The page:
Caused by the irritation
Of a granule of Truth
Fallen into that soft gray bivalve
We call the mind.



A Moment of Meditation
by Christopher Morley

I was told that America was a free country,
But I found many of its substantial citizens
Terrorized by the advertisements
Into believing it was immoral
To wear a straw hat
Later than September 15th.
Wise men know
There is no such thing as a free country --
There never will be.


Advice To Those Hiring Young Mandarins
by Christopher Morley

When I was private adviser
To Her Celestial Serenity The Empress
It was my duty
To interview young mandarins
Applying for important positions.
I always chose those who were shy,
For shyness in a youth
Is commendable.
It is a sign that he is aware
This is a perplexing world
And it is not well to uncover
His golden soul
To those who would not understand it.


Tick Douloureux
by Christopher Morley

I am wounded
In a fatal artery.
The vein of Time is cut,
The minutes are bleeding, bleeding away.
Bartender, make me a tourniquet for this hemorrhage
Or I shall tick to death.

Thursday, July 23, 2009

Rebellious Stones and Insightful Monkeys

The Gallery 1988 SF just hosted an exhibit called "Battle Royal," which featured a number of artists, including Martin Hsu and Patrick Gannon. I had to share their work with you. Martin's paintings are part of a series called The Legend of Naii, a tribute to his grandmother.

He says, "She was the center of our family and will always be my inspiration. For as long as I can remember she's always had silky white hair...In these images she's depicted as a goddess warrior who defends the white lily forest from demon pests. If the white lily forest were her family, then the pests are the hardship and any other odds against it."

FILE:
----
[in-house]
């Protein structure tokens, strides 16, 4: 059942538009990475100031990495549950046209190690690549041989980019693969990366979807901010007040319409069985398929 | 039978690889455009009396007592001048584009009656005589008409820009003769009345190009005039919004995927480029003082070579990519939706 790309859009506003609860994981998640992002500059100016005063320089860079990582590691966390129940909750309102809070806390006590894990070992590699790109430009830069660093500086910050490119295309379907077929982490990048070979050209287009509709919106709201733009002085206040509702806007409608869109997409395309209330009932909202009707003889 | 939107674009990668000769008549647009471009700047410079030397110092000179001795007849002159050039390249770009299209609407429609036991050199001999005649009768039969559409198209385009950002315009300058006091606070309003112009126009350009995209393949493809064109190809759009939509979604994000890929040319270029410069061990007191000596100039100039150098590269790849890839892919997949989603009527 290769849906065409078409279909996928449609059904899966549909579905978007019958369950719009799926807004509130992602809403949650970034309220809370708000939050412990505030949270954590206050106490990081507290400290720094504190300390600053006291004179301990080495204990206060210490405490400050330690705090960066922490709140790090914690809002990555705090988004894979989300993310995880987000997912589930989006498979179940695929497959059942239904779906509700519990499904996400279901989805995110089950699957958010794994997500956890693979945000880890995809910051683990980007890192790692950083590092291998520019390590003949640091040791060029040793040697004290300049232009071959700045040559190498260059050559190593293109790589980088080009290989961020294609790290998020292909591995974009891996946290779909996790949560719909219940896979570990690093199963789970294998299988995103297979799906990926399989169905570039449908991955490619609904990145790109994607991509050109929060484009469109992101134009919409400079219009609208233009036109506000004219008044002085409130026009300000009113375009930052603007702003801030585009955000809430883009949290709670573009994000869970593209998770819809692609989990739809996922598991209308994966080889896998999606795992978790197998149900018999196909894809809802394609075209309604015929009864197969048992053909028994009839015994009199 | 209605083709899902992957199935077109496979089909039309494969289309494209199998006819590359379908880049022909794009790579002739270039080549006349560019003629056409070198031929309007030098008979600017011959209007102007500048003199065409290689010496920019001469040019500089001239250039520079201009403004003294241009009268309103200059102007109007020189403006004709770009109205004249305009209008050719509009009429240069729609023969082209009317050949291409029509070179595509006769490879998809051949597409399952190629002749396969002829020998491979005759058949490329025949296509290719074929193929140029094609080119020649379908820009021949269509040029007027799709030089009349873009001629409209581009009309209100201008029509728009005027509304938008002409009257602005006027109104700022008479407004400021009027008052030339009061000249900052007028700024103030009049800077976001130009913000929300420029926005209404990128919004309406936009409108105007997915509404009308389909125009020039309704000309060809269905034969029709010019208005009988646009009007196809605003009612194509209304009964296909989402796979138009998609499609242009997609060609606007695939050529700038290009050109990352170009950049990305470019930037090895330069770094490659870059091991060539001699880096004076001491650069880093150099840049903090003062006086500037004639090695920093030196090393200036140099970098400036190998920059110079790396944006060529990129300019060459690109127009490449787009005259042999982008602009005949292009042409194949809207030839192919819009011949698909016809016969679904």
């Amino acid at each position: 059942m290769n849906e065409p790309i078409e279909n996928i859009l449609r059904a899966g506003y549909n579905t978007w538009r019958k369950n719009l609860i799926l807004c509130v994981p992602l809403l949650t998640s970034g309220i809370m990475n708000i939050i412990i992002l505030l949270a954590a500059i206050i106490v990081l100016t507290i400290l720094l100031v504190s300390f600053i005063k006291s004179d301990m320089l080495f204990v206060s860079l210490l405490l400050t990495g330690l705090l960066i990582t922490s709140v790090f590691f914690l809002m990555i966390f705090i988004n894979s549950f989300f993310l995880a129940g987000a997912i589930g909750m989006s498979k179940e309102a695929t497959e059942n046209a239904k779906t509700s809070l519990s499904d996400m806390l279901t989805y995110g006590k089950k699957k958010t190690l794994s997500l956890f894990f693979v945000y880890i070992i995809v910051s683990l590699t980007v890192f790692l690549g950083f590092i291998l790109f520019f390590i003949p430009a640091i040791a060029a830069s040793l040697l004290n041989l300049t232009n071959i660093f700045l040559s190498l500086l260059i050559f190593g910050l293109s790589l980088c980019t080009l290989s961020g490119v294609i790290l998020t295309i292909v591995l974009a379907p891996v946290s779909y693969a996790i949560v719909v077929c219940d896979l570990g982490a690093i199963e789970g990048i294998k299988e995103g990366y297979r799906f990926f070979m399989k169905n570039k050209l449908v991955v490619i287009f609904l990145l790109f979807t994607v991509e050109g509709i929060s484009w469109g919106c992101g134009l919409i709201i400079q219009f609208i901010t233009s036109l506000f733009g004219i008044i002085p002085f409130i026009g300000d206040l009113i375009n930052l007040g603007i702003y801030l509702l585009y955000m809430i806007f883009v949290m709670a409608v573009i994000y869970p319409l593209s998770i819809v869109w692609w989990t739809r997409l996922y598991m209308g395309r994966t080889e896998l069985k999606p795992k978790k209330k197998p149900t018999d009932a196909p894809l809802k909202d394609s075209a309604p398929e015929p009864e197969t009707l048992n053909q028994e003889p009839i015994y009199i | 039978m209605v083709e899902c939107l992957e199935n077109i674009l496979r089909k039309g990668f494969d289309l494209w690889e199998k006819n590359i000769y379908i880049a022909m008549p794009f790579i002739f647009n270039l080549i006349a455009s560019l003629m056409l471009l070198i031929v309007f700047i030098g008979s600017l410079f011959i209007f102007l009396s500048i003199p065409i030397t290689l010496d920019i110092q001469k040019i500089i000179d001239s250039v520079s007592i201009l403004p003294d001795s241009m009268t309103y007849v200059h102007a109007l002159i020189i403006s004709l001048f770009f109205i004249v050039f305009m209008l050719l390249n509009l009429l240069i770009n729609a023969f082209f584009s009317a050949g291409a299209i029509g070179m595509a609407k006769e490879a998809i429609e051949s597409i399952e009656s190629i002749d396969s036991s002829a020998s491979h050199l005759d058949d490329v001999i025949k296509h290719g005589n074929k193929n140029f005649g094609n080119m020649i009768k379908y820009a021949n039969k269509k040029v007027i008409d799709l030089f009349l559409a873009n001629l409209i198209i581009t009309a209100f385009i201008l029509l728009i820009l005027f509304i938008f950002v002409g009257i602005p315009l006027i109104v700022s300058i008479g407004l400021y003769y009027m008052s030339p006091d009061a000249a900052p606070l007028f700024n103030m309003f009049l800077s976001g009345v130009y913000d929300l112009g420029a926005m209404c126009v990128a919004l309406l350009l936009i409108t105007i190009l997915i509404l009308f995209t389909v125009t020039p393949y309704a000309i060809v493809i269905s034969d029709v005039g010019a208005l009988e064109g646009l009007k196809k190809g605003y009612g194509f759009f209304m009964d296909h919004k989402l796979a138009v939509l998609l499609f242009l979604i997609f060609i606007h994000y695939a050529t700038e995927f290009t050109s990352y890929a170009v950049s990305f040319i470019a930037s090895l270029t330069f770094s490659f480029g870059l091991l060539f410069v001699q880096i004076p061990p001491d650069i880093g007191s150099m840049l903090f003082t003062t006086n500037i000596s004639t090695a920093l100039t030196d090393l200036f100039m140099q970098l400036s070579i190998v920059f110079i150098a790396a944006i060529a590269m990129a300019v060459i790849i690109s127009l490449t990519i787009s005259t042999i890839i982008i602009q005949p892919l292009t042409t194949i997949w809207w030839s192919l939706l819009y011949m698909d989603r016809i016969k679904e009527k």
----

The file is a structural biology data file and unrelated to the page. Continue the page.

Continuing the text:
The Vigilant Tiger
by Martin Hsu

The Righteous Crane

The Insightful Monkey


Patrick Gannon works with cut and torn paper. "A sneeze can be disastrous," he says in an interview about the process. I'll bet.

Oh, The Things You Say On a Winter's Day
by Patrick Gannon

The Golden Sea, It Has Teeth
by Patrick Gannon

Gravity and the Rebellious Stone
by Patrick Gannon

Friday, July 17, 2009

A One-Woman Waterfall

For openers, here's The Emperor's New Sonnet by Jose Garcia Villa:

That certainly was food for thought, wasn't it? I liked the way the motifs came together unexpectedly.

X.J. Kennedy uses words so beautifully to describe the action of the painting below by Marcel Duchamp -- a "snowing" that sifts, swings, and falls, to finally collect itself at the bottom. This kind of poetry (poetry in response to a piece of visual art) is called ekphrastic poetry.

Nude Descending a Staircase
By X. J. Kennedy (1961)

Toe upon toe, a snowing flesh,
A gold of lemon, root and rind,
She sifts in sunlight down the stairs
With nothing on. Nor on her mind.

We spy beneath the banister
A constant thresh of thigh on thigh--
Her lips imprint the swinging air
That parts to let her parts go by.

One-woman waterfall, she wears
Her slow descent like a long cape
And pausing, on the final stair
Collects her motions into shape.


There is a terrific lesson plan about ekphrastic poetry on Read Write Think.

Some examples here. Scroll down a little and read W.H. Auden's Musee des Beaux Arts. Super!

Thursday, July 16, 2009

A Little Something To Keep You Cool...

Five Fans
by Katsushika Hokusai

Woman with Guitar
Late Victorian Era, 1880-1895, hand painted on lace

Admiral George Dewey Fan
1898-1899, Paper, wood

Solar Vintage Fan
by Elena Corchero

Portrait of Laura da Pola, 1544
by Lorenzo Lotto

18th Century English Mask Fan
from The Fan Museum, Greenwich, London

Links for you: